W3C home > Mailing lists > Public > xml-dist-app@w3.org > May 2000

Re: XML protocol comparison

From: Laird A Popkin <laird@io.com>
Date: Sat, 20 May 2000 06:24:06 -0500 (CDT)
To: Dave Winer <dave@userland.com>
cc: xml-dist-app@w3.org, eric@w3.org, bernhard.dorninger@scch.at, ice-ag@egroups.com
Message-ID: <Pine.LNX.4.10.10005200529370.30701-100000@eris.io.com>
It depends on your goals. 

Passing around pointers works if all syndicators operate large web sites
that they want to drive traffic towards. One of ICE's goals is to allow
small content creators without an online presence (and all of the
infrastructure that implies) to package their content for syndication by
service providers, aggregators, etc. Thus, ICE can be used by writers to
send stories to their publishers (for example) simply by dialing their ISP
and triggering an ICE "push".

Shipping content rather than pointers also allows receivers to repurpose
the content, integrating it into their site directly from a structured
feed, rather than by retrieving web pages and attempting to reverse
engineer structure.

Simple pointers, such as you propose, also have some synchronization
problems. That is, they work fine for content that changes relatively
infrequently. The delay between pushing out pointers and the retrieval of
the content should not be an issue for book reviews or headline news, but
doesn't work so well for small pieces of rapidly changing information such
as sports scores or stock tickers; for such applications, in-line content
transmission is more efficient and eliminates the synchronization issues.

Additionally, retrieving content from pointers somewhat assumes that the
use of the content is on the web, and while ICE uses the internet as its
transport, there's no restriction on the manner of the use of the content.
ICE over the internet is being used as an alternative to proprietary
networks, for example, in applications that have nothing to do with web
sites.

All that being said, there's value in both models (content transmitted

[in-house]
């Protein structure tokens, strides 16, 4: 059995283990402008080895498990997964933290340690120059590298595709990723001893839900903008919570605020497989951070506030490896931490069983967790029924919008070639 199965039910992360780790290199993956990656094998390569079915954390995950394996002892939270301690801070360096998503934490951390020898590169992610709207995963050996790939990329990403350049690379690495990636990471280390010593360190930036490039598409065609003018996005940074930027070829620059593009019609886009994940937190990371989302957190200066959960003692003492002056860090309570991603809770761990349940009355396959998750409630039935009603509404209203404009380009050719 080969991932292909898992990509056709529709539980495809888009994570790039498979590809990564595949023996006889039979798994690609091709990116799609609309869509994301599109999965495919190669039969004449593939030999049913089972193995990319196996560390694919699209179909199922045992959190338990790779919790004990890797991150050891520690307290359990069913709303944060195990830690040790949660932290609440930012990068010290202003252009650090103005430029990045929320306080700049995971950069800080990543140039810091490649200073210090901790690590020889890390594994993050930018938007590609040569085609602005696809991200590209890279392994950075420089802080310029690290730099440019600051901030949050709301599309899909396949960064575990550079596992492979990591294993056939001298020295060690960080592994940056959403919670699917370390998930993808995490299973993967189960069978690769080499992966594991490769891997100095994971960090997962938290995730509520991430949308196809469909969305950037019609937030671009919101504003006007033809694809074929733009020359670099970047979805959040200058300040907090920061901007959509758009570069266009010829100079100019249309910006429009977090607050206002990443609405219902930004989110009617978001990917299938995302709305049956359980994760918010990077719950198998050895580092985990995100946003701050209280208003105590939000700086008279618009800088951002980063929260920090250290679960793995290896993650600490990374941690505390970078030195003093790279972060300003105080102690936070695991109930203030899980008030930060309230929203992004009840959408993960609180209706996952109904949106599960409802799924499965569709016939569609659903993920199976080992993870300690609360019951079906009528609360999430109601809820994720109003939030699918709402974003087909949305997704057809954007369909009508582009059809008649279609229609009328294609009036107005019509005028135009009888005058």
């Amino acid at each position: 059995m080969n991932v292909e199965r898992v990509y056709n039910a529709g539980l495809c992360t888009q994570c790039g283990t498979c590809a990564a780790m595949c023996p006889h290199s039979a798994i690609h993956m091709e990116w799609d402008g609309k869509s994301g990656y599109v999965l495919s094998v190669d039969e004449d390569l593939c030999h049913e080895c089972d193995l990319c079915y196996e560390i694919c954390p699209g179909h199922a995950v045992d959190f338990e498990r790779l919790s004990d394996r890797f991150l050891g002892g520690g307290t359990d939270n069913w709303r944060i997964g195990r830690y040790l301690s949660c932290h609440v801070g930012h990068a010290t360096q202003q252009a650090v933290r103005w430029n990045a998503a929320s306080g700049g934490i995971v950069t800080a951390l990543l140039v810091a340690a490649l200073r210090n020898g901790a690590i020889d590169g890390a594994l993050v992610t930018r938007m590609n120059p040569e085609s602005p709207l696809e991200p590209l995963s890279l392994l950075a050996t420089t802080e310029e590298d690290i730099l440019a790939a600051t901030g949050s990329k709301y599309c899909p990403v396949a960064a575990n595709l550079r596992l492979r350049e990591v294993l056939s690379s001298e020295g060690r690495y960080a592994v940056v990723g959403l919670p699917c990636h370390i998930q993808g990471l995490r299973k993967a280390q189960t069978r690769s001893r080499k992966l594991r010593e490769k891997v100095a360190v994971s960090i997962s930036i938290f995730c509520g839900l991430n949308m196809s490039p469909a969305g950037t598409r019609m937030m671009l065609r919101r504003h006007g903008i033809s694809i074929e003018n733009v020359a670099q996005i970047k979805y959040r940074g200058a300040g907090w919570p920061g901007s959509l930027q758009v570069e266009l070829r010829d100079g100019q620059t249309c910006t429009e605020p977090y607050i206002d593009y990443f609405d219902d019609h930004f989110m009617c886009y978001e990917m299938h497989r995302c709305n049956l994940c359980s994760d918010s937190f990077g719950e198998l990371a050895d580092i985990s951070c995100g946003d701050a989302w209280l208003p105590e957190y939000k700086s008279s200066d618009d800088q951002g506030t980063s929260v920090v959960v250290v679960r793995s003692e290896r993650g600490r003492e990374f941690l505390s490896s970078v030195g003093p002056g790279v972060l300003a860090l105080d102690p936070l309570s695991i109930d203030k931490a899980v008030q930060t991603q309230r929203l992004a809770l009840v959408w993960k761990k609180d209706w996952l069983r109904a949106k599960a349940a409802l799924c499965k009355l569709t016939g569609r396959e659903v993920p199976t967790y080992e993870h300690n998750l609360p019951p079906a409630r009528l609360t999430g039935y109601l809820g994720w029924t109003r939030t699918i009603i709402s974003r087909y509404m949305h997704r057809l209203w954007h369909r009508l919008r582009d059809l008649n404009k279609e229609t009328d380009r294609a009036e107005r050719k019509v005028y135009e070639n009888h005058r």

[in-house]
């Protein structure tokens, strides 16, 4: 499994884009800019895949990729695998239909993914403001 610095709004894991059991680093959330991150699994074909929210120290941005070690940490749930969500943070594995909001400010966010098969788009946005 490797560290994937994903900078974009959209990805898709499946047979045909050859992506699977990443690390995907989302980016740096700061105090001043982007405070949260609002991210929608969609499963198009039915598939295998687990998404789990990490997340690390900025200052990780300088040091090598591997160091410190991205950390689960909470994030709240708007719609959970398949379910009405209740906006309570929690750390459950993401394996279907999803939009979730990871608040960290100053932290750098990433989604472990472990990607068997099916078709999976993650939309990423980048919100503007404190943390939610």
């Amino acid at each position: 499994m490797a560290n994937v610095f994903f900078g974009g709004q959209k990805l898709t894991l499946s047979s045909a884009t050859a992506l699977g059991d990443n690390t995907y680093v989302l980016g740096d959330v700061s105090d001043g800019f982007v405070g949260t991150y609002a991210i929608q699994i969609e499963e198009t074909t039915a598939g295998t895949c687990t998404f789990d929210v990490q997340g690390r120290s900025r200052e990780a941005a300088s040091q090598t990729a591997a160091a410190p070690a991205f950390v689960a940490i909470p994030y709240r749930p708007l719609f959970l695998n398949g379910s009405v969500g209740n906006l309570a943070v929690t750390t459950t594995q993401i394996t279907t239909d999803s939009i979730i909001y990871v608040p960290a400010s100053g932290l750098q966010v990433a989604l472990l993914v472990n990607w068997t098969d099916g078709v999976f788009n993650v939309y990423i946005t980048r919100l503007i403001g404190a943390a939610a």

in-line or by reference), and both communication models are supported by
ICE. Thus, the content provider can determine which communication model is
appropriate for the specific application.

For examples of ICE being used for content both in-line and reference, ICE
is being used both to syndicate the full text of stories (e.g. Reiters)
and to syndicate headlines that draw traffic to a web site (e.g. CNET).
And, at the protocol level, ICE packages support encoding content both
in-line and by reference. The intent is that for small pieces of textual
data, in-line encoding is more efficient, while for transmission of large,
binary objects, transmission by reference is preferable.

On Sat, 20 May 2000, Dave Winer wrote:

> Here's an example of why ICE doesn't work as a syndication standard (with
> apologies to Microsoft for using this particular story as an example).
> Scroll to the bottom of the article:
> 
> http://dailynews.yahoo.com/h/zd/20000518/tc/standards_bearers_no_need_to_cry
> _wolf_1.html
> 
> The writer says: "What's your take? Is Microsoft muddying the standards
> waters, or acting within its rights? Talk back below and let me know what
> you think."
> 
> Look around and there's no place to comment. That's because the story was
> written for ZDNet, where presumably the readers have the opportunity to
> comment. On Yahoo, there's no place to comment, and even if there were, the
> comments would be disjoint from the comments on ZDNet, and perhaps a dozen
> other places this story appeared.